The Library of Babel

Front Cover
David R. Godine, 2000 - Fiction - 36 pages
13 Reviews
Not many living artists would be sufficiently brave or inspired to attempt reflecting in art what Borges constructs in words. But the detailed, evocative etchings by Erik Desmazieres provide a perfect counterpoint to the visionary prose. Like Borges, Desmazieres has created his own universe, his own definition of the meaning, topography and geography of the Library of Babel. Printed together, with the etchings reproduced in fine-line duotone, text and art unite to present an artist's book that belongs in the circle of Borges's sacrosanct Crimson Hexagon - "books smaller than natural books, books omnipotent, illustrated, and magical."

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Review: The Library of Babel

User Review  - Jean Carlton - Goodreads

This was very odd - have read nothing by Borges to date. Very different prose and concepts but I did find myself smiling at the concept only to find out in discussion in class at the University what ... Read full review

Review: The Library of Babel

User Review  - Andrew Pixton - Goodreads

From the On Mysticism compilation- A beautiful analogy of the universe, life, and/or divinity and how they relate to human nature. He created an interesting world, mimicking ours but unique in its own ... Read full review

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About the author (2000)

Born in Buenos Aires, Argentina, in 1899, Jorge Borges was educated by an English governess and later studied in Europe. He returned to Buenos Aires in 1921, where he helped to found several avant-garde literary periodicals. In 1955, after the fall of Juan Peron, whom he vigorously opposed, he was appointed director of the Argentine National Library. With Samuel Beckett he was awarded the $10,000 International Publishers Prize in 1961, which helped to establish him as one of the most prominent writers in the world. Borges regularly taught and lectured throughout the United States and Europe. His ideas have been a profound influence on writers throughout the Western world and on the most recent developments in literary and critical theory. A prolific writer of essays, short stories, and plays, Borges's concerns are perhaps clearest in his stories. He regarded people's endeavors to understand an incomprehensible world as fiction; hence, his fiction is metaphysical and based on what he called an esthetics of the intellect. Some critics have called him a mystic of the intellect. Dreamtigers (1960) is considered a masterpiece. A central image in Borges's work is the labyrinth, a mental and poetic construct, that he considered a universe in miniature, which human beings build and therefore believe they control but which nevertheless traps them. In spite of Borges's belief that people cannot understand the chaotic world, he continually attempted to do so in his writing. Much of his work deals with people's efforts to find the center of the labyrinth, symbolic of achieving understanding of their place in a mysterious universe. In such later works as The Gold of the Tigers, Borges wrote of his lifelong descent into blindness and how it affected his perceptions of the world and himself as a writer. Borges died in Geneva in 1986.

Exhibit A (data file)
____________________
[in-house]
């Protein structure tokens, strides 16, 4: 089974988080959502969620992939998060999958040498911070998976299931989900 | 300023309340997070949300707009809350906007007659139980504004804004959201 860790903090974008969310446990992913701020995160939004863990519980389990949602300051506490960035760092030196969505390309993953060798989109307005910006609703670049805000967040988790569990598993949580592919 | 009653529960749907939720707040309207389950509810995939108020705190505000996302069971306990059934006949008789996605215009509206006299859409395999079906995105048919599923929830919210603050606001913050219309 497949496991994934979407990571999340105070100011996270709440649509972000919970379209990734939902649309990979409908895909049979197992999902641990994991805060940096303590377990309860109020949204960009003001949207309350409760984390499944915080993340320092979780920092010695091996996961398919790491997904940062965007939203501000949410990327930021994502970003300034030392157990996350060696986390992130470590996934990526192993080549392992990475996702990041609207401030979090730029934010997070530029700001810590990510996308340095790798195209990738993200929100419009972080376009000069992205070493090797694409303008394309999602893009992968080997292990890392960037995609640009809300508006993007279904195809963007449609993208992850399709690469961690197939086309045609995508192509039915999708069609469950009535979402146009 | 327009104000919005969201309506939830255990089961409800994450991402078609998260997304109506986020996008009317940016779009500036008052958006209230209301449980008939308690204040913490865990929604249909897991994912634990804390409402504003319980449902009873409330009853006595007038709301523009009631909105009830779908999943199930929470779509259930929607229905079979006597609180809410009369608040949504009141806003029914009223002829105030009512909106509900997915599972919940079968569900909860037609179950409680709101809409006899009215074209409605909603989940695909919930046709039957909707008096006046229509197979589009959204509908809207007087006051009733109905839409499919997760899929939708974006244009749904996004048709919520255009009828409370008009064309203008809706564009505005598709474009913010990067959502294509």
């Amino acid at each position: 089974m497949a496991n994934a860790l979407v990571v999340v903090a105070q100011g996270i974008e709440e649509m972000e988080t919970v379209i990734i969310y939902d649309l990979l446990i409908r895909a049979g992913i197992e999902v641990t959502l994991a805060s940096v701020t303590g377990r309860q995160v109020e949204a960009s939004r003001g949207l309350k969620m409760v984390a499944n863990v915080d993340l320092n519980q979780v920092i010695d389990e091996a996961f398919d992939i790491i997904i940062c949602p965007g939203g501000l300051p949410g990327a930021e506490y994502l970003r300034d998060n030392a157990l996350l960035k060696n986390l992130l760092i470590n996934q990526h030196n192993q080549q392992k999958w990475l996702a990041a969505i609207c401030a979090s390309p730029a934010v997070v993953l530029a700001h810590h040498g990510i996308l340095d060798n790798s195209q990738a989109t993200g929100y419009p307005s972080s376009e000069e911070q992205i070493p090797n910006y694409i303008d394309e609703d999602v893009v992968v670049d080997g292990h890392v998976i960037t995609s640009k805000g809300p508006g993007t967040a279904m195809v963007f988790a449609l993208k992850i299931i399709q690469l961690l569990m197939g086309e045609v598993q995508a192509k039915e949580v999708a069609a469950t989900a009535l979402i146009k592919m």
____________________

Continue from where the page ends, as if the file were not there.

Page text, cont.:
Andrew Hurley is a professor of history at the University of Missouri, St. Louis. Hurley is the author of Environmental Inequalities: Class, Race and Industrial Pollution in Gary, Indiana, 1945-1980 and Common Fields: An Environmental History of St. Louis.

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